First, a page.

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Pharmacist independent prescribers can make a significant contribution to antimicrobial stewardship

Streak test on petri dish to test for antimicrobial resistance

Karen Hodson, member of the Welsh Pharmacy Board, and colleagues discuss their experiences of how pharmacist prescribers can help in antimicrobial stewardship.

As the role of non-medical prescribers has become established, the number of pharmacists becoming qualified to prescribe has steadily increased. In the UK, there are currently 3,875 pharmacist independent prescribers, 382 pharmacist supplementary prescribers and 962 registrants who are both independent and supplementary prescribers[1]. In Wales, many of these prescribers were originally based in the secondary care setting — for example, in outpatient clinics prescribing for specialised areas such as rheumatoid arthritis[2]. Those based in primary care were likely to be prescribing for patients with chronic diseases — hypertension, for example.

From our involvement in the Cardiff University pharmacist independent prescribing programme, we have noticed, over the last two years, an increase in the number of pharmacists enrolled who are based in GP practices or GP clusters. This is a result of the Welsh government’s plan for primary care workforce, which sets out clear intentions for more pharmacists to work in GP practices in a clinical role. While many of these pharmacists on the prescribing programme choose a scope of practice related to a chronic condition (e.g. atrial fibrillation) there are more pharmacists considering prescribing for acute conditions — e.g. management of acute infections where an antibiotic may be considered, and expected by patients to be prescribed. This is one area that we believe is set to increase with the evolving role of pharmacist prescribers in Wales extending to triaging and working in ‘GP out-of-hours’.

Pharmacist prescribers are well placed to manage such patients. An increased presence of pharmacists within GP practices is supported by the RPS. One of the key campaigns of RPS Wales in 2017 is to promote the role of pharmacists in antimicrobial stewardship and the role of the pharmacy team within this important area is clearly indicated in the ‘Models of care for pharmacy within primary care clusters’, published in 2015 by RPS Wales and NHS Wales. The Welsh government also clearly recognises the role of pharmacists in tackling the public health agenda of antimicrobial resistance. Health boards within Wales have appointed antimicrobial pharmacists, many of whom are prescribers. These prescribers have a role in managing Clostridium difficile or MRSA infections, providing an educational programme for all healthcare staff, surveillance on antibiotic prescribing and enhancing antibiotic stewardship across both primary and secondary sectors. Nicholas Reide has been newly appointed as consultant pharmacist in the area of antimicrobials and this further illustrates the commitment of the health service in Wales to this important therapeutic area.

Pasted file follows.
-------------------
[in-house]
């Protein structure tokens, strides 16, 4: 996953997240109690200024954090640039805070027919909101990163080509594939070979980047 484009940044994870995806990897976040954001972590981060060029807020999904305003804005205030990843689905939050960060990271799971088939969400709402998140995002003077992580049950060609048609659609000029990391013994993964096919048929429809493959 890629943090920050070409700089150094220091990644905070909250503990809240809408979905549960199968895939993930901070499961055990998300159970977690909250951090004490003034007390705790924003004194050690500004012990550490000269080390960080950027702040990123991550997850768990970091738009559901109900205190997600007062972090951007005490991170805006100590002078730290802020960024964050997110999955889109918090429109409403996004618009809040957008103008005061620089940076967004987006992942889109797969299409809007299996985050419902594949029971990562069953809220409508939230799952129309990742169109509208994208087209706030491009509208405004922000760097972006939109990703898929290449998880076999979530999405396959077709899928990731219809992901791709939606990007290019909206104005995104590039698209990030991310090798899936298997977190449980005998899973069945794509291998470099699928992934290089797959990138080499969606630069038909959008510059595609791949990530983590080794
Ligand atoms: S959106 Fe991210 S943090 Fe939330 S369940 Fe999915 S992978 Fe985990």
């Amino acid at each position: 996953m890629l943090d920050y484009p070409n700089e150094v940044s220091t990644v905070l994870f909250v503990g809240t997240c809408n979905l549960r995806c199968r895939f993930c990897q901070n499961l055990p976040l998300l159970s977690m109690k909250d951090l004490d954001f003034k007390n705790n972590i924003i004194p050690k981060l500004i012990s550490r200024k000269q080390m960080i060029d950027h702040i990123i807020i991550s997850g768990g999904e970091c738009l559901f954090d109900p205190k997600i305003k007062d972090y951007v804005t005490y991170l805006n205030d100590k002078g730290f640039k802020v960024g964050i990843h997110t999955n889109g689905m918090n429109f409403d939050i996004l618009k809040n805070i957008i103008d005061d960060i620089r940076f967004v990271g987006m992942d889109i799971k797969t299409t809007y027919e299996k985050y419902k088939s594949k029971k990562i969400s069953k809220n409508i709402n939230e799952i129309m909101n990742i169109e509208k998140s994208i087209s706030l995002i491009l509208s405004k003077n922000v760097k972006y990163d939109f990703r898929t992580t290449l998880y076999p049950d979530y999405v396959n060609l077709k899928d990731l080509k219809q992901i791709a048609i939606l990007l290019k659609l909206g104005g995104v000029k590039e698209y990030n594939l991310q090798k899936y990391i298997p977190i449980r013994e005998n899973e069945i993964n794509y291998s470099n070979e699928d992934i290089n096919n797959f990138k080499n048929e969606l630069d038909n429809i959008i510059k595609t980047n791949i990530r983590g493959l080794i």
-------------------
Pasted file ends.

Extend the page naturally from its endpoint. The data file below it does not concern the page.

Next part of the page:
Research has shown that a high number of non-medical prescribers (nurses and pharmacists) prescribe for respiratory conditions[3] and infections[4] and are well positioned to educate the public on when antibiotics are required and that they are not needed for self-limiting respiratory tract infections, coughs, colds and sore throats.

Our recently published research, completed across the UK, explored patients’ expectations and experiences of nurse and pharmacist non-medical prescriber-led management of respiratory tract infections[5]. We found that the majority of patients were satisfied with the care they received. This is similar to other findings where patients have expressed satisfaction with the pharmacist consultation, and confidence in their extended role. While just under half of the 120 patients (43%) expected to receive an antibiotic, they were no more likely to receive one. The non-medical prescribers used a range of non-antibiotic patient-centred management strategies within the consultation, for example education, reassurance and physical examination. Importantly, the prescribers were not unduly influenced by patients’ expectations for an antibiotic. This is in contrast to findings from studies investigating influences on GP prescribing decisions, where patient pressure and expectations has played a part[6],[7].

While there has been expansion and development of the pharmacist prescribing role, there still needs to be an ongoing strategic approach within all sectors to ensure that the role is used for maximum benefit. Recent unpublished research we have completed in Wales has identified that a clear organisational strategy helps to embed non-medical prescribing within practice.

These findings are currently being shared across the health boards. The importance of workforce planning, funding for training and study leave, clinical supervision and appropriate clinical governance systems need to be fully recognised by employers, commissioners and the Welsh government as these will support the sustainability of non-medical prescribing and allow its potential impact on patient care to be achieved. We envisage the RPS to have an important role in this agenda.

Citation: The Pharmaceutical Journal DOI: 10.1211/PJ.2017.20202780

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